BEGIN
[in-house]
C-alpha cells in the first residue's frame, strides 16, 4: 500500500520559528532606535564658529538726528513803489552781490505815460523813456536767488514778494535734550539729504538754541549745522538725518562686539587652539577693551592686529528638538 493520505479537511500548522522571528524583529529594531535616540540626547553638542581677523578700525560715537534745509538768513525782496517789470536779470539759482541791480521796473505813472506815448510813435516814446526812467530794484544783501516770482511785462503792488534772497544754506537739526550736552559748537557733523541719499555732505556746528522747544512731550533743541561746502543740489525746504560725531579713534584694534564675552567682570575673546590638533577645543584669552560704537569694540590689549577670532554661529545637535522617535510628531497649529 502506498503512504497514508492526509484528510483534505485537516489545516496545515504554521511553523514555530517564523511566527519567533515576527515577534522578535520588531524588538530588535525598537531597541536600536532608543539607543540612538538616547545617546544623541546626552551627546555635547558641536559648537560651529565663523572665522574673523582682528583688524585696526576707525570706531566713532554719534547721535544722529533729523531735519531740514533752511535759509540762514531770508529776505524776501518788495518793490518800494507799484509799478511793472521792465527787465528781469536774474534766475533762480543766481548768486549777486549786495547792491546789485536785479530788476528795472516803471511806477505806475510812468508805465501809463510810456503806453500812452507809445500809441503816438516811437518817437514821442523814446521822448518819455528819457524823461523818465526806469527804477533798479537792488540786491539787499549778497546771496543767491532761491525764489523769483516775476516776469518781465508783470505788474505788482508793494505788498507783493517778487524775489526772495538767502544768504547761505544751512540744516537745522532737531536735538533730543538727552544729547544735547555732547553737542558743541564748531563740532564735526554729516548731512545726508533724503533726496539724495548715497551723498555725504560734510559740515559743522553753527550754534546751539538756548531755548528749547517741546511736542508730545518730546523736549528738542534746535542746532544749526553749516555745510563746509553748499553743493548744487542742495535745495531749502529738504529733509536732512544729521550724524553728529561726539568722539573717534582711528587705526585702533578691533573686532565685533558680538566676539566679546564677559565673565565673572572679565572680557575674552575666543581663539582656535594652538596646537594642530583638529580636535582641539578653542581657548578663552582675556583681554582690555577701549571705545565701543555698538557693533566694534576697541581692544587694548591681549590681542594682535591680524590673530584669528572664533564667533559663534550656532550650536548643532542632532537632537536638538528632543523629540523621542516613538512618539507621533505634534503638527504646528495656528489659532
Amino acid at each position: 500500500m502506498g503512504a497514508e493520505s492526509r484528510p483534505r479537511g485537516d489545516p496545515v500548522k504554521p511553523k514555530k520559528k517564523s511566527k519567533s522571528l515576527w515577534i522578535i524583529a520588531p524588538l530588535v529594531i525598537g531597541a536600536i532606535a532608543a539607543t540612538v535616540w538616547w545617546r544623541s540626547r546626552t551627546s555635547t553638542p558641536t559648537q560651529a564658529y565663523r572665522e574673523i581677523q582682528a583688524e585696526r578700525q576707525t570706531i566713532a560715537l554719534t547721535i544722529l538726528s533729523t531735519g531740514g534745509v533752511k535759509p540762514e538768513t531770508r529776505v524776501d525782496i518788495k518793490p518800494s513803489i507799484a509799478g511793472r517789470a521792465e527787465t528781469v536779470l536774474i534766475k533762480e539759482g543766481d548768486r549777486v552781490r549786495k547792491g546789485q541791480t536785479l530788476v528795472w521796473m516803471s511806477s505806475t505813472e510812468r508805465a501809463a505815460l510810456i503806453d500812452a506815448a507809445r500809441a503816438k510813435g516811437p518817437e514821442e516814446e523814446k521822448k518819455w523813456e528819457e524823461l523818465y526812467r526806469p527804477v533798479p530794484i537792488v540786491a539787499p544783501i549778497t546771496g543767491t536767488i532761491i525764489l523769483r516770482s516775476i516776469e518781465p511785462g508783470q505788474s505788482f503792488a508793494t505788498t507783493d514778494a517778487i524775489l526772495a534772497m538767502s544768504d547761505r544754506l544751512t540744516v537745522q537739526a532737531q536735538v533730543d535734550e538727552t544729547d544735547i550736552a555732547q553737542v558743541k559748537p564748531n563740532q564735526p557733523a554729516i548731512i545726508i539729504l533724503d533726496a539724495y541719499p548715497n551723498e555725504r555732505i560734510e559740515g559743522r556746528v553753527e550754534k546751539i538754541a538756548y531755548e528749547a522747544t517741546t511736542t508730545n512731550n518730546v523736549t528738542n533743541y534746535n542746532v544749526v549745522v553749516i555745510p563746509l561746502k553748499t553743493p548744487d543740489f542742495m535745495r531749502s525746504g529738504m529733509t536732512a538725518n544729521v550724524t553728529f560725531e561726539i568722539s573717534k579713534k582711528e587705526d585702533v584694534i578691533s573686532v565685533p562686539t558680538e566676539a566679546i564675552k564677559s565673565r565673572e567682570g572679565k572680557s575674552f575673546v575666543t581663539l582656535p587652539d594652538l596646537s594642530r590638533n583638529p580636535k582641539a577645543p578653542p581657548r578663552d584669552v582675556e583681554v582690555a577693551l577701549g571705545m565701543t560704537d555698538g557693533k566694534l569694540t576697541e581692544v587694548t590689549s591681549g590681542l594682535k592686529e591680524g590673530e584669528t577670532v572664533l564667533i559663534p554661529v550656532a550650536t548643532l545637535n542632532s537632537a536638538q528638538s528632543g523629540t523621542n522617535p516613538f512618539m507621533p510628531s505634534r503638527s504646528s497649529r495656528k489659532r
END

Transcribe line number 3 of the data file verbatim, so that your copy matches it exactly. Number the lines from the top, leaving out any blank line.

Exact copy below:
Amino acid at each position: 500500500m502506498g503512504a497514508e493520505s492526509r484528510p483534505r479537511g485537516d489545516p496545515v500548522k504554521p511553523k514555530k520559528k517564523s511566527k519567533s522571528l515576527w515577534i522578535i524583529a520588531p524588538l530588535v529594531i525598537g531597541a536600536i532606535a532608543a539607543t540612538v535616540w538616547w545617546r544623541s540626547r546626552t551627546s555635547t553638542p558641536t559648537q560651529a564658529y565663523r572665522e574673523i581677523q582682528a583688524e585696526r578700525q576707525t570706531i566713532a560715537l554719534t547721535i544722529l538726528s533729523t531735519g531740514g534745509v533752511k535759509p540762514e538768513t531770508r529776505v524776501d525782496i518788495k518793490p518800494s513803489i507799484a509799478g511793472r517789470a521792465e527787465t528781469v536779470l536774474i534766475k533762480e539759482g543766481d548768486r549777486v552781490r549786495k547792491g546789485q541791480t536785479l530788476v528795472w521796473m516803471s511806477s505806475t505813472e510812468r508805465a501809463a505815460l510810456i503806453d500812452a506815448a507809445r500809441a503816438k510813435g516811437p518817437e514821442e516814446e523814446k521822448k518819455w523813456e528819457e524823461l523818465y526812467r526806469p527804477v533798479p530794484i537792488v540786491a539787499p544783501i549778497t546771496g543767491t536767488i532761491i525764489l523769483r516770482s516775476i516776469e518781465p511785462g508783470q505788474s505788482f503792488a508793494t505788498t507783493d514778494a517778487i524775489l526772495a534772497m538767502s544768504d547761505r544754506l544751512t540744516v537745522q537739526a532737531q536735538v533730543d535734550e538727552t544729547d544735547i550736552a555732547q553737542v558743541k559748537p564748531n563740532q564735526p557733523a554729516i548731512i545726508i539729504l533724503d533726496a539724495y541719499p548715497n551723498e555725504r555732505i560734510e559740515g559743522r556746528v553753527e550754534k546751539i538754541a538756548y531755548e528749547a522747544t517741546t511736542t508730545n512731550n518730546v523736549t528738542n533743541y534746535n542746532v544749526v549745522v553749516i555745510p563746509l561746502k553748499t553743493p548744487d543740489f542742495m535745495r531749502s525746504g529738504m529733509t536732512a538725518n544729521v550724524t553728529f560725531e561726539i568722539s573717534k579713534k582711528e587705526d585702533v584694534i578691533s573686532v565685533p562686539t558680538e566676539a566679546i564675552k564677559s565673565r565673572e567682570g572679565k572680557s575674552f575673546v575666543t581663539l582656535p587652539d594652538l596646537s594642530r590638533n583638529p580636535k582641539a577645543p578653542p581657548r578663552d584669552v582675556e583681554v582690555a577693551l577701549g571705545m565701543t560704537d555698538g557693533k566694534l569694540t576697541e581692544v587694548t590689549s591681549g590681542l594682535k592686529e591680524g590673530e584669528t577670532v572664533l564667533i559663534p554661529v550656532a550650536t548643532l545637535n542632532s537632537a536638538q528638538s528632543g523629540t523621542n522617535p516613538f512618539m507621533p510628531s505634534r503638527s504646528s497649529r495656528k489659532r